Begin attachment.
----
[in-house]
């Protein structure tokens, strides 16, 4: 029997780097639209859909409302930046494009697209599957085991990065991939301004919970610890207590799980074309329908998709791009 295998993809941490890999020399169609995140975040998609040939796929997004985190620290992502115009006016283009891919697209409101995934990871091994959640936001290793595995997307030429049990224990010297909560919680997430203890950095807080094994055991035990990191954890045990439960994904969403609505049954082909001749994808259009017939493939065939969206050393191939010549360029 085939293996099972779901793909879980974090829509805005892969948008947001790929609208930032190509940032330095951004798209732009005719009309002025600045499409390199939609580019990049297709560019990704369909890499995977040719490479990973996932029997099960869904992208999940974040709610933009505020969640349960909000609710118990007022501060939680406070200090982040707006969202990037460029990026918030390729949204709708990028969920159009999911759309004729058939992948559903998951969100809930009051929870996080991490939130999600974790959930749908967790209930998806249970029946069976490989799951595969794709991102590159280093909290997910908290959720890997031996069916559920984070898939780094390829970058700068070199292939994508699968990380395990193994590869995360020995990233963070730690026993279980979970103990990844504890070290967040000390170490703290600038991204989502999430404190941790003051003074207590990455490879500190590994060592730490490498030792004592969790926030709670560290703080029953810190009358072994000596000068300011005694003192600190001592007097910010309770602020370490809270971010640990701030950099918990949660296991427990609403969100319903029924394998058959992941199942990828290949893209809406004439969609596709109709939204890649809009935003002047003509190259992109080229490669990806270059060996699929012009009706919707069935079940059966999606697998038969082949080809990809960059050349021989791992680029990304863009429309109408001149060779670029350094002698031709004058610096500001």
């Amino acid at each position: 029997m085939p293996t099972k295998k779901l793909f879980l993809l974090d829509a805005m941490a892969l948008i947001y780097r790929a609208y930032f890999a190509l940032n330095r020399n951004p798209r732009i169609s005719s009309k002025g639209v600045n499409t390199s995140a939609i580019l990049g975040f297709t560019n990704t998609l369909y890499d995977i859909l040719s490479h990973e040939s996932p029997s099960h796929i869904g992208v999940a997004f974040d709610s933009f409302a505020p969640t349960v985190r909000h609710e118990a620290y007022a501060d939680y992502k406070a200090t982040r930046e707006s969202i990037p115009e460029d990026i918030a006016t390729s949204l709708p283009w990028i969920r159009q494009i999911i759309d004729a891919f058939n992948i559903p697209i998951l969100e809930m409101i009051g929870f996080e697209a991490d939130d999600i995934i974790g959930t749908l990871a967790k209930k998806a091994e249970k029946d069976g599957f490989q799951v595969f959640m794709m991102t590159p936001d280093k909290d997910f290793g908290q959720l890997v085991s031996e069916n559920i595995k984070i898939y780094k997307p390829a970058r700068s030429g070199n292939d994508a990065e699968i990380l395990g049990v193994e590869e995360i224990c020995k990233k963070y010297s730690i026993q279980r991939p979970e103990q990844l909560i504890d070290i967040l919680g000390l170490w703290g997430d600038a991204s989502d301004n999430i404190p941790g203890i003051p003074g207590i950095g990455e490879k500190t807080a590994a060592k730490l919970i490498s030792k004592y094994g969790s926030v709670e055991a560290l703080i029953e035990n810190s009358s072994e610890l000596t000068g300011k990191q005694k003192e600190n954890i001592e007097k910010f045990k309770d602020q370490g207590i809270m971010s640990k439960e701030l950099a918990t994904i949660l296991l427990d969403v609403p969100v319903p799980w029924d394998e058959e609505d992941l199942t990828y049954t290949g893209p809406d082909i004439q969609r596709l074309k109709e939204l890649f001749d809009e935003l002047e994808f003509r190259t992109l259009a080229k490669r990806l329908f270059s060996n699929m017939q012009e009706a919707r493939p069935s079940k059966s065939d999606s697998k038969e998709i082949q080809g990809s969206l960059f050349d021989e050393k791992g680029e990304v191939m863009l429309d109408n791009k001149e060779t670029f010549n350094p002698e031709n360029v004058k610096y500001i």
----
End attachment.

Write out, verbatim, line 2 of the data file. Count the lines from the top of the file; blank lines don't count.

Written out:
């Protein structure tokens, strides 16, 4: 029997780097639209859909409302930046494009697209599957085991990065991939301004919970610890207590799980074309329908998709791009 295998993809941490890999020399169609995140975040998609040939796929997004985190620290992502115009006016283009891919697209409101995934990871091994959640936001290793595995997307030429049990224990010297909560919680997430203890950095807080094994055991035990990191954890045990439960994904969403609505049954082909001749994808259009017939493939065939969206050393191939010549360029 085939293996099972779901793909879980974090829509805005892969948008947001790929609208930032190509940032330095951004798209732009005719009309002025600045499409390199939609580019990049297709560019990704369909890499995977040719490479990973996932029997099960869904992208999940974040709610933009505020969640349960909000609710118990007022501060939680406070200090982040707006969202990037460029990026918030390729949204709708990028969920159009999911759309004729058939992948559903998951969100809930009051929870996080991490939130999600974790959930749908967790209930998806249970029946069976490989799951595969794709991102590159280093909290997910908290959720890997031996069916559920984070898939780094390829970058700068070199292939994508699968990380395990193994590869995360020995990233963070730690026993279980979970103990990844504890070290967040000390170490703290600038991204989502999430404190941790003051003074207590990455490879500190590994060592730490490498030792004592969790926030709670560290703080029953810190009358072994000596000068300011005694003192600190001592007097910010309770602020370490809270971010640990701030950099918990949660296991427990609403969100319903029924394998058959992941199942990828290949893209809406004439969609596709109709939204890649809009935003002047003509190259992109080229490669990806270059060996699929012009009706919707069935079940059966999606697998038969082949080809990809960059050349021989791992680029990304863009429309109408001149060779670029350094002698031709004058610096500001």